Millions of liters of crude oil gushed out of a breached pipeline in southern Israel early Thursday, causing what one Environmental Protection Ministry official called “one of the gravest pollution events in the country’s history.”
The official, Guy Samet, said there is a seven-kilometer (4.3 mile) long river of oil flowing through the Evrona Nature Reserve in southern Israel, some 20 kilometers (about 12 miles) north of Eilat.
Firefighters, police, Environmental Protection Ministry officials and oil pipeline maintenance teams were dispatched to the site of the spill, and managed to curtail the flow after about two hours.
The breach occurred during maintenance work that was part of preparations for the international airport under construction in Timna, in southern Israel. Once the leak was discovered, pipeline company officials shut the pipeline’s valves – but not in time to prevent the spillage of millions of liters of oil.
The pipeline, which links Eilat to the port city of Ashkelon, opened in the 1960s to facilitate the movement of Iranian oil from the Persian Gulf to European markets. Since the rupture in Israeli-Iranian relations in 1979, it has mostly been used to move oil and oil products from Eilat to different parts of Israel.
The Environmental Protection Ministry’s Green Police is investigating the cause of the spill, whether it could have been prevented and how it was handled once discovered.
Eilat Police ruled out foul play as the cause of pipeline breach, saying it was likely caused by a technical malfunction from previous maintenance work.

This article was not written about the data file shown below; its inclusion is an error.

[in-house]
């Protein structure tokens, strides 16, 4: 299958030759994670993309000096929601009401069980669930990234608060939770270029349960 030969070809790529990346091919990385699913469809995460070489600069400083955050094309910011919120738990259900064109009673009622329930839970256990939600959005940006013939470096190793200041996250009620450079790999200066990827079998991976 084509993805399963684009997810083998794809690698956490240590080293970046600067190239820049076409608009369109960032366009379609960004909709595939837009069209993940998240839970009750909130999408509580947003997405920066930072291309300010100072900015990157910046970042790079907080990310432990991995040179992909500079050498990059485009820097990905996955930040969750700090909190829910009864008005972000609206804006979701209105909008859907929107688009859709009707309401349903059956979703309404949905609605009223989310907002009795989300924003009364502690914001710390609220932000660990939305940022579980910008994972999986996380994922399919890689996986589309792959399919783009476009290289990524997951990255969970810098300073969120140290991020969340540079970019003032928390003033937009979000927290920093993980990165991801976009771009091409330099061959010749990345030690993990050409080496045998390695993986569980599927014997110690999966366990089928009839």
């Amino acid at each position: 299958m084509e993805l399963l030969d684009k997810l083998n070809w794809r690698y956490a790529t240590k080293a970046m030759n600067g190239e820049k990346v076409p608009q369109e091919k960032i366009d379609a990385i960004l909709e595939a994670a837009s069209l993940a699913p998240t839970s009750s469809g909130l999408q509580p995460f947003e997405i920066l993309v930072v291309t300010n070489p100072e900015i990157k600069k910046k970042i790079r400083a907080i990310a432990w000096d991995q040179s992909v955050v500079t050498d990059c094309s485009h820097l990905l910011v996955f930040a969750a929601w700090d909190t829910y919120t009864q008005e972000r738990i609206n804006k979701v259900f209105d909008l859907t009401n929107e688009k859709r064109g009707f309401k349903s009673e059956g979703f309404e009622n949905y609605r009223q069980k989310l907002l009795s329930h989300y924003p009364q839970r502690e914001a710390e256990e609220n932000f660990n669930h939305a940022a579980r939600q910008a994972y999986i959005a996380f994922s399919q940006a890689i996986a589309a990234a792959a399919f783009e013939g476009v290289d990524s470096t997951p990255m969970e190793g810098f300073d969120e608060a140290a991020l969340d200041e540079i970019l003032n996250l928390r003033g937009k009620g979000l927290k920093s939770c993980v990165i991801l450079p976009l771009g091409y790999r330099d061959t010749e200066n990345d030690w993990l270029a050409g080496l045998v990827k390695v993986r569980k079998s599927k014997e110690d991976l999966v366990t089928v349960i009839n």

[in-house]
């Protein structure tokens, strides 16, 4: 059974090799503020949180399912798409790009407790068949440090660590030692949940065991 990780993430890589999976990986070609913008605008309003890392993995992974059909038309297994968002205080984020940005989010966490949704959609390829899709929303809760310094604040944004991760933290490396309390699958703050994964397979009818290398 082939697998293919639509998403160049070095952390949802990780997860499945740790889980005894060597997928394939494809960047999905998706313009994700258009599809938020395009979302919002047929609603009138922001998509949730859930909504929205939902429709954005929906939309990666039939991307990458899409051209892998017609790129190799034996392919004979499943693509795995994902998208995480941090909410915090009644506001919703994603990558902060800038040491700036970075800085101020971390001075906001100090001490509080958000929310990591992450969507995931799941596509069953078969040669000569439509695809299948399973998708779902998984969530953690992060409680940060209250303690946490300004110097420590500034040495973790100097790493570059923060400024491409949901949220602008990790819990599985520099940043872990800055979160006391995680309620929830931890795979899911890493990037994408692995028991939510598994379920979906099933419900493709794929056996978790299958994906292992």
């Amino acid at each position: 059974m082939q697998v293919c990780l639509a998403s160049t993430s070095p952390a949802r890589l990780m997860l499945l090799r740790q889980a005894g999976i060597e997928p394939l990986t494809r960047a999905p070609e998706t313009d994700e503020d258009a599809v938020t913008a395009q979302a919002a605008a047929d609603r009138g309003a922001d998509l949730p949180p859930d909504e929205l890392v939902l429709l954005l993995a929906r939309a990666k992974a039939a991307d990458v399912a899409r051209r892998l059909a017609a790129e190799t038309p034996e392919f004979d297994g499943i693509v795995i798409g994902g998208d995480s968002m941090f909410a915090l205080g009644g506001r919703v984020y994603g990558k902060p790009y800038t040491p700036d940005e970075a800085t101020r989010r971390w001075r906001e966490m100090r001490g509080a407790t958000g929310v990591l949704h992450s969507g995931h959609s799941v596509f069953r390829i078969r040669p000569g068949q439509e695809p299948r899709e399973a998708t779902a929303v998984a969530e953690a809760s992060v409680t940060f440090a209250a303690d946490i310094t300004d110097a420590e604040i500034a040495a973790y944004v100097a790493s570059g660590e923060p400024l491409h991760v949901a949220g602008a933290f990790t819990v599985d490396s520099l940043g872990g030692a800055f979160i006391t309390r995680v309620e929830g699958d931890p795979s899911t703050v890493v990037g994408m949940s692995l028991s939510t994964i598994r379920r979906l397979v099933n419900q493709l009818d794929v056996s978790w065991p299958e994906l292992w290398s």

The main road leading to Eilat, a Red Sea resort, from central Israel was closed intermittently as emergency teams contained the leak.
Evrona Nature Reserve, one of the most important reserves in the Arava, is home to a large deer population and the northernmost douma palm trees in the world.
“Crude oil flowed throughout the reserve, causing serious damage … to flora and fauna,” Samet told Israel Radio on Thursday. He estimated the spillage at millions of liters.
“Rehabilitation will take months, if not years .. This is one of the State of Israel’s gravest pollution events. We are still having trouble gauging the full extent of the contamination.”
There was no damage on the Jordanian side of the frontier. However, Jordanian news outlets reported that large amounts of hydrogen sulfide were detected in the air around Aqaba – and some reports said that more than 80 people were hospitalized with breathing difficulties after inhaling fumes.
Shaul Goldstein, director-general of the Nature and Parks Authority, said the authority would examine the conduct of the oil pipeline company to determine whether the spill was an accident or a result of negligence.